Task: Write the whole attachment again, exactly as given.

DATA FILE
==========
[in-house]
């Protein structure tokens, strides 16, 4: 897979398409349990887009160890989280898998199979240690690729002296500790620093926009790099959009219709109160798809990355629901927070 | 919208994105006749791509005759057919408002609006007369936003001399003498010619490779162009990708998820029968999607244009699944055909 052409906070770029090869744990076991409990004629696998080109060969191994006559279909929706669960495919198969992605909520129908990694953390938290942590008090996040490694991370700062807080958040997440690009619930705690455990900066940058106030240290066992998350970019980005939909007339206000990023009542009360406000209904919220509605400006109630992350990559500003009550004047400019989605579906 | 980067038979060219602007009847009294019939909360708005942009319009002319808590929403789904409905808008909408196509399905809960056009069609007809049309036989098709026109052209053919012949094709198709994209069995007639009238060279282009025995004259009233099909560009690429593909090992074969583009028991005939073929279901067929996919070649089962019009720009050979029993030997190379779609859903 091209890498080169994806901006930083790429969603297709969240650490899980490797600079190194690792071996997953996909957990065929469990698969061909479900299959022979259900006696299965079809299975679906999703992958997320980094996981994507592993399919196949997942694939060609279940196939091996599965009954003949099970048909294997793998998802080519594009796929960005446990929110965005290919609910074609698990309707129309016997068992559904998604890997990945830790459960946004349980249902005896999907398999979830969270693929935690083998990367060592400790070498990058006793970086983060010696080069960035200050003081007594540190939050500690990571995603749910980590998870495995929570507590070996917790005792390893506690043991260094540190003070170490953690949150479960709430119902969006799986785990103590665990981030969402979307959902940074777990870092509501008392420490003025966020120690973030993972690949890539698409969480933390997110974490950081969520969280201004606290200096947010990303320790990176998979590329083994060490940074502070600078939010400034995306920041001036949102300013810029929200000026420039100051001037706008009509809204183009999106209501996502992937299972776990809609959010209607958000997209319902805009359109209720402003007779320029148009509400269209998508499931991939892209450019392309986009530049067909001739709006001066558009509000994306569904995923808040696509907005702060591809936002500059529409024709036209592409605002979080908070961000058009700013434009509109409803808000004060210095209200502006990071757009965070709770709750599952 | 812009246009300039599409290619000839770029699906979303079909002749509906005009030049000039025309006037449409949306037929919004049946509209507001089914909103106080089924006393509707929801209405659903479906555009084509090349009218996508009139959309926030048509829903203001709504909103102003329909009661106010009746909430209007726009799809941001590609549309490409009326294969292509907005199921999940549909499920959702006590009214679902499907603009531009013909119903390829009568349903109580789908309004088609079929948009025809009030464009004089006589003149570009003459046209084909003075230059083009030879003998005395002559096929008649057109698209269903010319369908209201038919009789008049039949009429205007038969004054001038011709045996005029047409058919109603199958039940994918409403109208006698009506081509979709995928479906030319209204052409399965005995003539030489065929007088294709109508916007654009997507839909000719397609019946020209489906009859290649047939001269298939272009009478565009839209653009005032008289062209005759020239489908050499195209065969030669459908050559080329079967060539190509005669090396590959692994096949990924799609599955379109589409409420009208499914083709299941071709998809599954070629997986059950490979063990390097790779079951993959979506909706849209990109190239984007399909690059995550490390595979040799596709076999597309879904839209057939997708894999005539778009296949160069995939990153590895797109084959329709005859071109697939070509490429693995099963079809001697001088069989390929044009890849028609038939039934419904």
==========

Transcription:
[in-house]
């Protein structure tokens, strides 16, 4: 897979398409349990887009160890989280898998199979240690690729002296500790620093926009790099959009219709109160798809990355629901927070 | 919208994105006749791509005759057919408002609006007369936003001399003498010619490779162009990708998820029968999607244009699944055909 052409906070770029090869744990076991409990004629696998080109060969191994006559279909929706669960495919198969992605909520129908990694953390938290942590008090996040490694991370700062807080958040997440690009619930705690455990900066940058106030240290066992998350970019980005939909007339206000990023009542009360406000209904919220509605400006109630992350990559500003009550004047400019989605579906 | 980067038979060219602007009847009294019939909360708005942009319009002319808590929403789904409905808008909408196509399905809960056009069609007809049309036989098709026109052209053919012949094709198709994209069995007639009238060279282009025995004259009233099909560009690429593909090992074969583009028991005939073929279901067929996919070649089962019009720009050979029993030997190379779609859903 091209890498080169994806901006930083790429969603297709969240650490899980490797600079190194690792071996997953996909957990065929469990698969061909479900299959022979259900006696299965079809299975679906999703992958997320980094996981994507592993399919196949997942694939060609279940196939091996599965009954003949099970048909294997793998998802080519594009796929960005446990929110965005290919609910074609698990309707129309016997068992559904998604890997990945830790459960946004349980249902005896999907398999979830969270693929935690083998990367060592400790070498990058006793970086983060010696080069960035200050003081007594540190939050500690990571995603749910980590998870495995929570507590070996917790005792390893506690043991260094540190003070170490953690949150479960709430119902969006799986785990103590665990981030969402979307959902940074777990870092509501008392420490003025966020120690973030993972690949890539698409969480933390997110974490950081969520969280201004606290200096947010990303320790990176998979590329083994060490940074502070600078939010400034995306920041001036949102300013810029929200000026420039100051001037706008009509809204183009999106209501996502992937299972776990809609959010209607958000997209319902805009359109209720402003007779320029148009509400269209998508499931991939892209450019392309986009530049067909001739709006001066558009509000994306569904995923808040696509907005702060591809936002500059529409024709036209592409605002979080908070961000058009700013434009509109409803808000004060210095209200502006990071757009965070709770709750599952 | 812009246009300039599409290619000839770029699906979303079909002749509906005009030049000039025309006037449409949306037929919004049946509209507001089914909103106080089924006393509707929801209405659903479906555009084509090349009218996508009139959309926030048509829903203001709504909103102003329909009661106010009746909430209007726009799809941001590609549309490409009326294969292509907005199921999940549909499920959702006590009214679902499907603009531009013909119903390829009568349903109580789908309004088609079929948009025809009030464009004089006589003149570009003459046209084909003075230059083009030879003998005395002559096929008649057109698209269903010319369908209201038919009789008049039949009429205007038969004054001038011709045996005029047409058919109603199958039940994918409403109208006698009506081509979709995928479906030319209204052409399965005995003539030489065929007088294709109508916007654009997507839909000719397609019946020209489906009859290649047939001269298939272009009478565009839209653009005032008289062209005759020239489908050499195209065969030669459908050559080329079967060539190509005669090396590959692994096949990924799609599955379109589409409420009208499914083709299941071709998809599954070629997986059950490979063990390097790779079951993959979506909706849209990109190239984007399909690059995550490390595979040799596709076999597309879904839209057939997708894999005539778009296949160069995939990153590895797109084959329709005859071109697939070509490429693995099963079809001697001088069989390929044009890849028609038939039934419904």